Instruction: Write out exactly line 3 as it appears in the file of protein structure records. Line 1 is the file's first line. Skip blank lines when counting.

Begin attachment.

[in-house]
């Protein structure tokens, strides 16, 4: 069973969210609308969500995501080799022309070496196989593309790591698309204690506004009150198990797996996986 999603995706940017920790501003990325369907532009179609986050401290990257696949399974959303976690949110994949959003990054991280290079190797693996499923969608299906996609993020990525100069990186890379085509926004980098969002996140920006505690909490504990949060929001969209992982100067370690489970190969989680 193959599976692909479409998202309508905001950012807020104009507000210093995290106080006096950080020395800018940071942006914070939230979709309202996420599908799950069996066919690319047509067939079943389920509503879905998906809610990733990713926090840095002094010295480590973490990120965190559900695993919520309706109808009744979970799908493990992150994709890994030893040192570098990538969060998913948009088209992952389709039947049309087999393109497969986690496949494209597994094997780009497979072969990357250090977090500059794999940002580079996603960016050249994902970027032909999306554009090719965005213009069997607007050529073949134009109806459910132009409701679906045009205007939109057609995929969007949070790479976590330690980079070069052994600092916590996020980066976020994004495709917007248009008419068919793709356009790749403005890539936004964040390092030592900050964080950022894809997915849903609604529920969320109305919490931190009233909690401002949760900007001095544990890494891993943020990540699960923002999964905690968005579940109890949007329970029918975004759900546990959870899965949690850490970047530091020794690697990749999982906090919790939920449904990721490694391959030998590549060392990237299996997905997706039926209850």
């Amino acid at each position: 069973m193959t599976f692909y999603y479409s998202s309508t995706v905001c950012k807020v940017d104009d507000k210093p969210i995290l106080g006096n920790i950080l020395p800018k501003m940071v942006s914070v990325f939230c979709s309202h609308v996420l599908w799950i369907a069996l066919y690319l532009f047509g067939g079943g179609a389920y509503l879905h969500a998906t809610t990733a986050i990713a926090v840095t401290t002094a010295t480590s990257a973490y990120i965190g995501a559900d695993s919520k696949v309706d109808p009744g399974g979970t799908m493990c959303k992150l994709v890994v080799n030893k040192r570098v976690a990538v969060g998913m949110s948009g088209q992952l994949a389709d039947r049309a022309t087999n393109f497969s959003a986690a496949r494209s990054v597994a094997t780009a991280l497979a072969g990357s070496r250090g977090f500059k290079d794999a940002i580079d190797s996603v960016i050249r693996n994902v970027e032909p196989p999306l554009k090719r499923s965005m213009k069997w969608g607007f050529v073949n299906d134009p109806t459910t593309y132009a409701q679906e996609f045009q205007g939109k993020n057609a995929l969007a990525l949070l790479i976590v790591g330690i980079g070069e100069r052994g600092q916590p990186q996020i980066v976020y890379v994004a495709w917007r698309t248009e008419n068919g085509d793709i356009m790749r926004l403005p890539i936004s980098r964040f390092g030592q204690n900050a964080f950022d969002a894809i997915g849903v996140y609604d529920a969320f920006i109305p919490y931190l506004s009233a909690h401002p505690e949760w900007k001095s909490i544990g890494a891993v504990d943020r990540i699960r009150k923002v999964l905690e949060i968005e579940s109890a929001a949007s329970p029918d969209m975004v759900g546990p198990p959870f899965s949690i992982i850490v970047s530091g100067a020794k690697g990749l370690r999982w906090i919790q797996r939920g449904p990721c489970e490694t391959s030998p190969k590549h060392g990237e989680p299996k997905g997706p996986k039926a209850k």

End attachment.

């Amino acid at each position: 069973m193959t599976f692909y999603y479409s998202s309508t995706v905001c950012k807020v940017d104009d507000k210093p969210i995290l106080g006096n920790i950080l020395p800018k501003m940071v942006s914070v990325f939230c979709s309202h609308v996420l599908w799950i369907a069996l066919y690319l532009f047509g067939g079943g179609a389920y509503l879905h969500a998906t809610t990733a986050i990713a926090v840095t401290t002094a010295t480590s990257a973490y990120i965190g995501a559900d695993s919520k696949v309706d109808p009744g399974g979970t799908m493990c959303k992150l994709v890994v080799n030893k040192r570098v976690a990538v969060g998913m949110s948009g088209q992952l994949a389709d039947r049309a022309t087999n393109f497969s959003a986690a496949r494209s990054v597994a094997t780009a991280l497979a072969g990357s070496r250090g977090f500059k290079d794999a940002i580079d190797s996603v960016i050249r693996n994902v970027e032909p196989p999306l554009k090719r499923s965005m213009k069997w969608g607007f050529v073949n299906d134009p109806t459910t593309y132009a409701q679906e996609f045009q205007g939109k993020n057609a995929l969007a990525l949070l790479i976590v790591g330690i980079g070069e100069r052994g600092q916590p990186q996020i980066v976020y890379v994004a495709w917007r698309t248009e008419n068919g085509d793709i356009m790749r926004l403005p890539i936004s980098r964040f390092g030592q204690n900050a964080f950022d969002a894809i997915g849903v996140y609604d529920a969320f920006i109305p919490y931190l506004s009233a909690h401002p505690e949760w900007k001095s909490i544990g890494a891993v504990d943020r990540i699960r009150k923002v999964l905690e949060i968005e579940s109890a929001a949007s329970p029918d969209m975004v759900g546990p198990p959870f899965s949690i992982i850490v970047s530091g100067a020794k690697g990749l370690r999982w906090i919790q797996r939920g449904p990721c489970e490694t391959s030998p190969k590549h060392g990237e989680p299996k997905g997706p996986k039926a209850k």